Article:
27. Made this and it was delicious. It’s my first time and my children were impress. Surprise myself.

    The ginger and vinegar was key and brought out the flavor.

    Thanks for your wonderful recipe

  28. My husband and I made this last night together I thought it was amazing . I didn’t really measure anything Button up to the ingredients listed as is. Just want to thank you for posting the recipe. We loved it!

  29. The flavour was good, but I didn’t get the crispy coating or colour that is typical of General Tso’s chicken. Are you supposed to actually deep fry the chicken in the oil? I put just a few tablespoons of oil and the cornstarch just stuck to the bottom. My chicken turned out looking just like a stir-fry chicken rather than a coated, crisp chicken. Any suggestions?

    1. To get the crispy coating, you need to fry the chicken. You want to have the chicken floating in the oil, about 3 inches. Hope this helps!

    2. Just cover the bottom of the pan with sesame seed oil. I didn’t have sesame seed so I used grape seed oil. Make sure to only just cover the bottom or it will be soggy. Coat the chicken with cornstarch in a ziplock bag like it says and let sit. I cooked the chicken on medium heat turning occasionally. Let sit and cook in between watching closely. Cook till desired crispness. This takes about 20 minutes. I served over rice. Excellent recipe.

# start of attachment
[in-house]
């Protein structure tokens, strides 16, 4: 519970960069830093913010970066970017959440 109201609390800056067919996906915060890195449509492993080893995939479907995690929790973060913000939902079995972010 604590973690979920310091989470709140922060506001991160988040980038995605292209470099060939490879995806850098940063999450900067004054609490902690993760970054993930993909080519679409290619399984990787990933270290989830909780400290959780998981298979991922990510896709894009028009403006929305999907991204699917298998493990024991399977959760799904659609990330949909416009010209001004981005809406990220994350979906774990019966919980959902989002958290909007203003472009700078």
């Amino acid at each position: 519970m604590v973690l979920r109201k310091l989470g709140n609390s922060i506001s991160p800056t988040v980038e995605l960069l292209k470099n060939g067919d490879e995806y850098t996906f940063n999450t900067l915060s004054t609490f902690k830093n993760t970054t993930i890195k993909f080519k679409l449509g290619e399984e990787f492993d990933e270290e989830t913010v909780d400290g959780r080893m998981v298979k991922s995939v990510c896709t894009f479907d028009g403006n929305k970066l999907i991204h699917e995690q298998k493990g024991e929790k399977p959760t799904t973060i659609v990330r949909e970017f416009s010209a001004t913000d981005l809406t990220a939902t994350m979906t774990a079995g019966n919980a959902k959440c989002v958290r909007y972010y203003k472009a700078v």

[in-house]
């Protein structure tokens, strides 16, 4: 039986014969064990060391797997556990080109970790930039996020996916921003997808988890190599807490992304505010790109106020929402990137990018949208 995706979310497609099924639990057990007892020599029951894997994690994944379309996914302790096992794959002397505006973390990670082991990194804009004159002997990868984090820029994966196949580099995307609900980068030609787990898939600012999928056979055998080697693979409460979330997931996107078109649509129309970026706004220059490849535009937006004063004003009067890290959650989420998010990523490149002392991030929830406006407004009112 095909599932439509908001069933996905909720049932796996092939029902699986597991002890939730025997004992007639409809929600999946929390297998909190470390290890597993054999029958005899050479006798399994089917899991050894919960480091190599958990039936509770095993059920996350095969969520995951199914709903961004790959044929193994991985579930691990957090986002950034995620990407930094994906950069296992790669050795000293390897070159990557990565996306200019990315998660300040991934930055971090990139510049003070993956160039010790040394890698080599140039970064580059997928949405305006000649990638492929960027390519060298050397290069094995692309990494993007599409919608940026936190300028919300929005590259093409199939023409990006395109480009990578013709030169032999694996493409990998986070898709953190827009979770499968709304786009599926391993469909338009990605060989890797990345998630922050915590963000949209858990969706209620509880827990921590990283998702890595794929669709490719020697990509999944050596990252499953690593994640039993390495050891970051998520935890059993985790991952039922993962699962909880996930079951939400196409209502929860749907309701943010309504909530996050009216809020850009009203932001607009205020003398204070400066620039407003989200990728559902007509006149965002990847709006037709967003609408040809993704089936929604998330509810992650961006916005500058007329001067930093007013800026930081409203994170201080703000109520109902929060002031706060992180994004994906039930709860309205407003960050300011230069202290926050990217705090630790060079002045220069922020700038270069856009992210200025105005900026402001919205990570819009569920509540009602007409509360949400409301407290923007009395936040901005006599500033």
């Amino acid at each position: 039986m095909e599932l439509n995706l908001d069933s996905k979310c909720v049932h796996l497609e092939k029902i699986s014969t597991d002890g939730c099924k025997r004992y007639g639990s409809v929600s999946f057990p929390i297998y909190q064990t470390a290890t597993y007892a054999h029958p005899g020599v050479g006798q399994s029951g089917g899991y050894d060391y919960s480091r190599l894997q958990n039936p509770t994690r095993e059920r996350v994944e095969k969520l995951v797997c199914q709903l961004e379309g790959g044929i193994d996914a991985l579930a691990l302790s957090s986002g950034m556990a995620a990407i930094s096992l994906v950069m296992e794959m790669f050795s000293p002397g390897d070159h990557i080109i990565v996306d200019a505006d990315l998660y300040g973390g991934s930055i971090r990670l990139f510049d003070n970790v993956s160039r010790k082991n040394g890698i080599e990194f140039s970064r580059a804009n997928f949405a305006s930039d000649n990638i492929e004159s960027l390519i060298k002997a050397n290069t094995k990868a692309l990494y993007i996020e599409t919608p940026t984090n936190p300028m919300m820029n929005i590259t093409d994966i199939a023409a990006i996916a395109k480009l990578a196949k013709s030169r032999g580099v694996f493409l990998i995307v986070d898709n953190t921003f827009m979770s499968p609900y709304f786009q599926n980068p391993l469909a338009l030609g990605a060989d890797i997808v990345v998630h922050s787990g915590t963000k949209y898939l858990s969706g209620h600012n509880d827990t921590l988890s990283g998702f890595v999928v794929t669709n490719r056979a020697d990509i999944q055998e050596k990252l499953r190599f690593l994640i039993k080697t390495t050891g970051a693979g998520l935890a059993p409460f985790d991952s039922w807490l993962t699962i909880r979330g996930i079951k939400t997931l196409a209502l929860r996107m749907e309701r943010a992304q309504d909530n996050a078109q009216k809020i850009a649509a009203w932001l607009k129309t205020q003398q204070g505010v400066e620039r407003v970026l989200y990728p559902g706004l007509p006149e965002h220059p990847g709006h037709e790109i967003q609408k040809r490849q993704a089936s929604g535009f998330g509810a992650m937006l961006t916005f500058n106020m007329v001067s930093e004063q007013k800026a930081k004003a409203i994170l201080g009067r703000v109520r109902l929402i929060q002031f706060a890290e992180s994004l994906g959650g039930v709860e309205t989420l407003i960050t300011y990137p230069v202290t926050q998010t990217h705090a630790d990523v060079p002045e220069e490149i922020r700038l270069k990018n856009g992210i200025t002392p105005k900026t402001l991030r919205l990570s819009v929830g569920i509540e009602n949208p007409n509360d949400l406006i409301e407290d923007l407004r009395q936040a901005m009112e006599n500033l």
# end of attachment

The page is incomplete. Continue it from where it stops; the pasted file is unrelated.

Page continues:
30. Tried this recipe – with a few tweaks in the recipe it came out perfect! After reading up on many reviews, I decided to do a combination of all. Instead of 3 tbsp of vinegar, I did 2. Instead of 1/2 a tbsp of red chili flakes, I did 1 tbsp (keep in mind this does make it a tad more spicy so you will have to sprinkle more sugar on your entree when cooking after the sauce is added). I don’t know if this makes a difference but I also used less sodium soy sauce and ate this with rice and broccoli. Overall, loved this recipe, thank you!

  31. Decided to try doing this instead of buying some and I’m SLIGHTLY disappointed… the chicken was crispy and delicious and the sauce worked perfectly but the ginger (maybe vinegar too?) was so overpowering it really ruined it for me. It may be because I didn’t add as much chili flakes. I also made the mistake of pouring all my sauce on my rice so there was no relief! Next time I make this I’ll definitely add a lot less ginger and add more chili flake! Other than the ginger it was a great recipe!

    1. Brenna, did you by chance use dry, ground ginger? If so, you may have inadvertently used too much since the volume is reduced in dry form. I have no expertise, but the first time I tried this recipe I used the dry ground stuff, about half as much and it turned out good. I’ve since found some minced ginger in a jar that works well with the amount called for.